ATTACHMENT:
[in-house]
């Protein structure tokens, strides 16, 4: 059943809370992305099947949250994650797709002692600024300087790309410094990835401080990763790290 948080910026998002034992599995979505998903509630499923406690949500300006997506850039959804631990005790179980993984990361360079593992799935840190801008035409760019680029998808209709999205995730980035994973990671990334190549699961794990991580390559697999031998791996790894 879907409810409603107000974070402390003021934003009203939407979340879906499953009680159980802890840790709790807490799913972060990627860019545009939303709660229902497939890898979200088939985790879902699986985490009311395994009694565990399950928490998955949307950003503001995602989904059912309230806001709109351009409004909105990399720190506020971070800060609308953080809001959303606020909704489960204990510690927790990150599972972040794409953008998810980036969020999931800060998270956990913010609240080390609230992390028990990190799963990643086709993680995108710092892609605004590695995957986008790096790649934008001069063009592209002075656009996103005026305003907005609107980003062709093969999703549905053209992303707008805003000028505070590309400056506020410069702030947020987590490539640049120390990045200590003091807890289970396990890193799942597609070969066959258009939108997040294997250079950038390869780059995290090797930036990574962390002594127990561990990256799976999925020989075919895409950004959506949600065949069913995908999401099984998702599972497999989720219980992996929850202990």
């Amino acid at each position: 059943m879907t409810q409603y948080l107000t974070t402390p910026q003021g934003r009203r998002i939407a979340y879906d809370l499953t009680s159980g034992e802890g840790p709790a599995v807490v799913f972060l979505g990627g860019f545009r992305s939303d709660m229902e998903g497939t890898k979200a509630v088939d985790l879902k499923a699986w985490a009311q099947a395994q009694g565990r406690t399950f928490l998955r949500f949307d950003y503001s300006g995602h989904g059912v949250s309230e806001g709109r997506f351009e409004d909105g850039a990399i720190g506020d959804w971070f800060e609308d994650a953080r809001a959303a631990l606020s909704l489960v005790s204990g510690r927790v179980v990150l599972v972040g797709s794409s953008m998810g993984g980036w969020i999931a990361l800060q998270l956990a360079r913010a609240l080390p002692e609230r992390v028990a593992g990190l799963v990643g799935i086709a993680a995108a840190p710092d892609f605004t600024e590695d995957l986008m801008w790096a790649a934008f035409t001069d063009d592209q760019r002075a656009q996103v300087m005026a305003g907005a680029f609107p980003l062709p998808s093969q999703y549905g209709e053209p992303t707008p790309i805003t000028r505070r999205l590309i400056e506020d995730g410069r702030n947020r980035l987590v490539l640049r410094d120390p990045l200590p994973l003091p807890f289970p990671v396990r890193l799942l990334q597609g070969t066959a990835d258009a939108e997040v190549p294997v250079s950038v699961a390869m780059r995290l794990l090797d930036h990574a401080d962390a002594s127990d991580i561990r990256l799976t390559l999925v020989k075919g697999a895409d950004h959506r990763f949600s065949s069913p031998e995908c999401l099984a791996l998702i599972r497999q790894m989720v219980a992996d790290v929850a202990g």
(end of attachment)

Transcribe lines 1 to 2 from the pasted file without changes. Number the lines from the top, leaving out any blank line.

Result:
[in-house]
């Protein structure tokens, strides 16, 4: 059943809370992305099947949250994650797709002692600024300087790309410094990835401080990763790290 948080910026998002034992599995979505998903509630499923406690949500300006997506850039959804631990005790179980993984990361360079593992799935840190801008035409760019680029998808209709999205995730980035994973990671990334190549699961794990991580390559697999031998791996790894 879907409810409603107000974070402390003021934003009203939407979340879906499953009680159980802890840790709790807490799913972060990627860019545009939303709660229902497939890898979200088939985790879902699986985490009311395994009694565990399950928490998955949307950003503001995602989904059912309230806001709109351009409004909105990399720190506020971070800060609308953080809001959303606020909704489960204990510690927790990150599972972040794409953008998810980036969020999931800060998270956990913010609240080390609230992390028990990190799963990643086709993680995108710092892609605004590695995957986008790096790649934008001069063009592209002075656009996103005026305003907005609107980003062709093969999703549905053209992303707008805003000028505070590309400056506020410069702030947020987590490539640049120390990045200590003091807890289970396990890193799942597609070969066959258009939108997040294997250079950038390869780059995290090797930036990574962390002594127990561990990256799976999925020989075919895409950004959506949600065949069913995908999401099984998702599972497999989720219980992996929850202990």